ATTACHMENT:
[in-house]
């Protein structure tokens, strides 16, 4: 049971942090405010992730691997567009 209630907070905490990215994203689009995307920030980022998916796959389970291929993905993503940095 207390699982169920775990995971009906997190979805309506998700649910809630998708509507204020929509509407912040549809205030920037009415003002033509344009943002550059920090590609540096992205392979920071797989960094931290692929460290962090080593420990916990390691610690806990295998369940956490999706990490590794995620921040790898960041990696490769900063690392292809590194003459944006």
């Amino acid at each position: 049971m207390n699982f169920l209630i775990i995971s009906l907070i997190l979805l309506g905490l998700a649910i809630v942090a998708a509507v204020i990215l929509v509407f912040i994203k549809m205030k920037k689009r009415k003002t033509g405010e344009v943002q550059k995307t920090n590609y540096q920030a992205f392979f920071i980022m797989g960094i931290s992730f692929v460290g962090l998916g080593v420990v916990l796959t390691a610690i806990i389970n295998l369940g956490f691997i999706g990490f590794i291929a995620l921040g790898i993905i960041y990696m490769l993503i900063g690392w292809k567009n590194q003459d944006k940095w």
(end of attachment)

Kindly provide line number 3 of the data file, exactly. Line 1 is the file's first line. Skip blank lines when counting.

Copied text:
């Amino acid at each position: 049971m207390n699982f169920l209630i775990i995971s009906l907070i997190l979805l309506g905490l998700a649910i809630v942090a998708a509507v204020i990215l929509v509407f912040i994203k549809m205030k920037k689009r009415k003002t033509g405010e344009v943002q550059k995307t920090n590609y540096q920030a992205f392979f920071i980022m797989g960094i931290s992730f692929v460290g962090l998916g080593v420990v916990l796959t390691a610690i806990i389970n295998l369940g956490f691997i999706g990490f590794i291929a995620l921040g790898i993905i960041y990696m490769l993503i900063g690392w292809k567009n590194q003459d944006k940095w």